Chapter 22: California Saints Today and Tomorrow

Richard O. Cowan and William E. Homer, California Saints: A 150-Year Legacy in the Golden State (Provo, UT: Religious Studies Center, Brigham Young University, 1996), 401–10.

California Saints Today and Tomorrow

As the Church approached the milestone of a century and a half in California, the time seemed right to take stock of what had been accomplished and to look forward to the Saints’ future in the state.

Though the Church and its members had passed through times of trial and challenge, life was now generally good. An eight-year study by the UCLA School of Public Health revealed that “10,000 active Latter-day Saints in California” had “one of the lowest mortality rates ever recorded.” The death rate among high priests who lived the Word of Wisdom was only 22 percent of the mortality rate for middle-aged white males as a whole, and the life expectancy of this LDS group was eleven years longer than that of the general population. [1] These conclusions simply confirmed what many already knew: living the restored gospel of Jesus Christ results in a happy, fulfilling, and healthy lifestyle. California Latter-day Saints were eager to reach out and share with their neighbors what they had.

During the closing decades of the twentieth century, the Church in California continued to grow. By 1990 the state had grown to be nearly ten times more populous than it was in 1920. But the rate of Latter-day Saint growth was nearly twenty times that of the state as a whole, from about four thousand members in 1920 to 725,000 in 1990. The 34-percent Church growth rate during the 1980s was nearly double the 19-percent increase for the state as a whole and significantly higher than Utah’s Church growth rate of 21 percent during the same period. [2] Latter-day Saints had become the next-to-largest faith group in California, second only to the Roman Catholics. Statewide there were twenty-five Latter-day Saints for every one thousand in the population.

By the mid-1990s, California boasted 161 stakes, 15 missions, and over 1,300 local congregations. [3] However, shifting population patterns have caused some urban stakes and wards to be eliminated through consolidation. In more recent years, especially in some urban areas, certain foreign-language congregations once again have become parts of mission districts rather than of stakes.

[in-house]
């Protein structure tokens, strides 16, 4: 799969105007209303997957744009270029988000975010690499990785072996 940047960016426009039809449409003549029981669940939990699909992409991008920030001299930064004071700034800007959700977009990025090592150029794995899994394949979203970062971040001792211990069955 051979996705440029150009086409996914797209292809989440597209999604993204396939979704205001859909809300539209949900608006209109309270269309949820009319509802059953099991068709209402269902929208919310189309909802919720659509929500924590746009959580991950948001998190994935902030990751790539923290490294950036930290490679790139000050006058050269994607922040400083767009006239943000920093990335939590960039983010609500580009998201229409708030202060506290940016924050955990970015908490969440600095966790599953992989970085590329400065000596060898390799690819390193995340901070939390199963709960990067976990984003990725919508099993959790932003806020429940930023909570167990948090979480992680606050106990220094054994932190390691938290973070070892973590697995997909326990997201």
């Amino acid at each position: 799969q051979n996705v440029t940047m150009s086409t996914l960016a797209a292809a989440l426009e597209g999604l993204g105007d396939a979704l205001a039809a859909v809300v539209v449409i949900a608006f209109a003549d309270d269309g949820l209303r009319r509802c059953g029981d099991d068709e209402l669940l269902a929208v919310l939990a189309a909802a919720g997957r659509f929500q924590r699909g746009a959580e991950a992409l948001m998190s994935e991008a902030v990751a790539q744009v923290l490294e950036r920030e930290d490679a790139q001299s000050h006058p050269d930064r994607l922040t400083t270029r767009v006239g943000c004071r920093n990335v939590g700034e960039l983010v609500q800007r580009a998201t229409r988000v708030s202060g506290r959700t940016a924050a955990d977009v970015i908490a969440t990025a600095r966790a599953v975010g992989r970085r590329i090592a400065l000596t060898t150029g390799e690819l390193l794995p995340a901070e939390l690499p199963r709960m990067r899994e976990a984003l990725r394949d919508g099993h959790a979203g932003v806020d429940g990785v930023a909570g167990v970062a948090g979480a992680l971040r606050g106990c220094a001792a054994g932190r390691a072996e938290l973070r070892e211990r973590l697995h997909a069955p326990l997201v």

California’s Contributions

During their century and a half in California, the Latter-day Saints have made a variety of contributions to the Golden State. The arrival of Samuel Brannan’s colony on the Brooklyn tripled the population of the community which would soon grow into the great city of San Francisco. Men from the Mormon Battalion dug the first wells, made bricks, and built the courthouse in San Diego. They also raised the American flag as part of Los Angeles’s first Fourth of July celebration. Brannan published the state’s first newspaper completely in the English language, and a young LDS girl in his colony taught California’s first English-speaking school. Soldiers from the Mormon Battalion played a key role in the discovery of gold, and one of their diaries fixed the exact date of that momentous event. John Horner, the first man to use a harrow in the state, was honored as “California’s first farmer.” The city of San Bernardino had its beginning as a Latter-day Saint colony. In more recent years, a growing LDS presence has provided a stabilizing influence of high morals and family values. Contributions of individual Latter-day Saints to business, politics, education, and cultural life are too numerous to list.

But the Golden State has also made significant contributions to the Church of Jesus Christ of Latter-day Saints. Those contributions have been varied, perhaps beginning when Samuel Brannan taught the Pioneers how to make adobes—a skill that helped the Saints survive during their first winter in the Salt Lake Valley. Mormon Battalion members’ observations of irrigation in the Southwest helped the Saints develop similar projects in the mountains. Gold from California helped finance early development in the Great Basin, just as tithes from faithful California Saints helped support worldwide Church programs a century later. Mormon Battalion pay enabled Captain James Brown to purchase Miles Goodyear’s cattle ranch at the mouth of Weber Canyon, providing a needed source of meat for Utah Pioneers. The first seed wheat in the Great Basin also came from California. For many years, John Horner sent seedlings, especially of fruit trees, to the Saints in Utah.

During the 1880s, California provided a haven for those fleeing from persecutions because of plural marriage. In a similar manner, during the present century, California became the place where Intermountain Saints could go to find economic opportunity. It allowed the Latter-day Saints to have a broader influence than if they had stayed only in the valleys of the mountains. California gave the Church its first experience with establishing stakes in predominantly non-LDS urban areas. In this setting, programs were launched that became important Churchwide. Southern California’s Good Will enterprises set the pattern for the Church’s own Deseret Industries.

California became the home for the largest group of Latter-day Saints in any state or nation outside of Utah. Here the Church built what was at the time its largest temple, in Los Angeles.

In early years the Golden State provided significant experience for several who were or became general Church leaders—Parley P. Pratt, Amasa M. Lyman, Charles C. Rich, George Q. Cannon, Joseph F. Smith, and Moses Thatcher to name just a few.